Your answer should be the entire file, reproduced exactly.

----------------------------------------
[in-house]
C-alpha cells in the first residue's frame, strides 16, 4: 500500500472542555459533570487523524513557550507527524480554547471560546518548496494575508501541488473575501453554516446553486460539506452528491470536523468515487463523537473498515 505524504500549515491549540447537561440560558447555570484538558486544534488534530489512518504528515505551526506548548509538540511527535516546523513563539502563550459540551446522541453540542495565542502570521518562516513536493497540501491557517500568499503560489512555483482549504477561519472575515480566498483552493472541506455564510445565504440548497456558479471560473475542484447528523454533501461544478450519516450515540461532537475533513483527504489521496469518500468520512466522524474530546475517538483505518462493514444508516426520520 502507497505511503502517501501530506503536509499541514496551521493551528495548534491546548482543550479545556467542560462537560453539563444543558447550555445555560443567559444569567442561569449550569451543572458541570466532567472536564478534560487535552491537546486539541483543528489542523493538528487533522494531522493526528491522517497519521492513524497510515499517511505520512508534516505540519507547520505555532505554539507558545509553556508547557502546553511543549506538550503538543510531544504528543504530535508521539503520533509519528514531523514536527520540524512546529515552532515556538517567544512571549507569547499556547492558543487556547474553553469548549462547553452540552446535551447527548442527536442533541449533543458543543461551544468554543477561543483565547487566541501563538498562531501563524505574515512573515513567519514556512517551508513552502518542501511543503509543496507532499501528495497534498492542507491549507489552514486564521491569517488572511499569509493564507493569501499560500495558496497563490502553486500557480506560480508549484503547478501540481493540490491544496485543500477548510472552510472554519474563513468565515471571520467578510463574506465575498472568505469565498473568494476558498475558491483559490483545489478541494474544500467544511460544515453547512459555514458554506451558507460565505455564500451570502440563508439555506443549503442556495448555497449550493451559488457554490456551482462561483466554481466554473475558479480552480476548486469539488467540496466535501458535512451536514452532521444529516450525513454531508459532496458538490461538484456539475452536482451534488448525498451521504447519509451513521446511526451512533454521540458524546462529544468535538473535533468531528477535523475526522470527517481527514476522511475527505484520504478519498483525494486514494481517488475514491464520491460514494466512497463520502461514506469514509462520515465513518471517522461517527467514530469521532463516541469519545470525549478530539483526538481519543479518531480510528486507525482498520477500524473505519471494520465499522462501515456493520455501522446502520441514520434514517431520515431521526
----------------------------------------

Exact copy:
[in-house]
C-alpha cells in the first residue's frame, strides 16, 4: 500500500472542555459533570487523524513557550507527524480554547471560546518548496494575508501541488473575501453554516446553486460539506452528491470536523468515487463523537473498515 505524504500549515491549540447537561440560558447555570484538558486544534488534530489512518504528515505551526506548548509538540511527535516546523513563539502563550459540551446522541453540542495565542502570521518562516513536493497540501491557517500568499503560489512555483482549504477561519472575515480566498483552493472541506455564510445565504440548497456558479471560473475542484447528523454533501461544478450519516450515540461532537475533513483527504489521496469518500468520512466522524474530546475517538483505518462493514444508516426520520 502507497505511503502517501501530506503536509499541514496551521493551528495548534491546548482543550479545556467542560462537560453539563444543558447550555445555560443567559444569567442561569449550569451543572458541570466532567472536564478534560487535552491537546486539541483543528489542523493538528487533522494531522493526528491522517497519521492513524497510515499517511505520512508534516505540519507547520505555532505554539507558545509553556508547557502546553511543549506538550503538543510531544504528543504530535508521539503520533509519528514531523514536527520540524512546529515552532515556538517567544512571549507569547499556547492558543487556547474553553469548549462547553452540552446535551447527548442527536442533541449533543458543543461551544468554543477561543483565547487566541501563538498562531501563524505574515512573515513567519514556512517551508513552502518542501511543503509543496507532499501528495497534498492542507491549507489552514486564521491569517488572511499569509493564507493569501499560500495558496497563490502553486500557480506560480508549484503547478501540481493540490491544496485543500477548510472552510472554519474563513468565515471571520467578510463574506465575498472568505469565498473568494476558498475558491483559490483545489478541494474544500467544511460544515453547512459555514458554506451558507460565505455564500451570502440563508439555506443549503442556495448555497449550493451559488457554490456551482462561483466554481466554473475558479480552480476548486469539488467540496466535501458535512451536514452532521444529516450525513454531508459532496458538490461538484456539475452536482451534488448525498451521504447519509451513521446511526451512533454521540458524546462529544468535538473535533468531528477535523475526522470527517481527514476522511475527505484520504478519498483525494486514494481517488475514491464520491460514494466512497463520502461514506469514509462520515465513518471517522461517527467514530469521532463516541469519545470525549478530539483526538481519543479518531480510528486507525482498520477500524473505519471494520465499522462501515456493520455501522446502520441514520434514517431520515431521526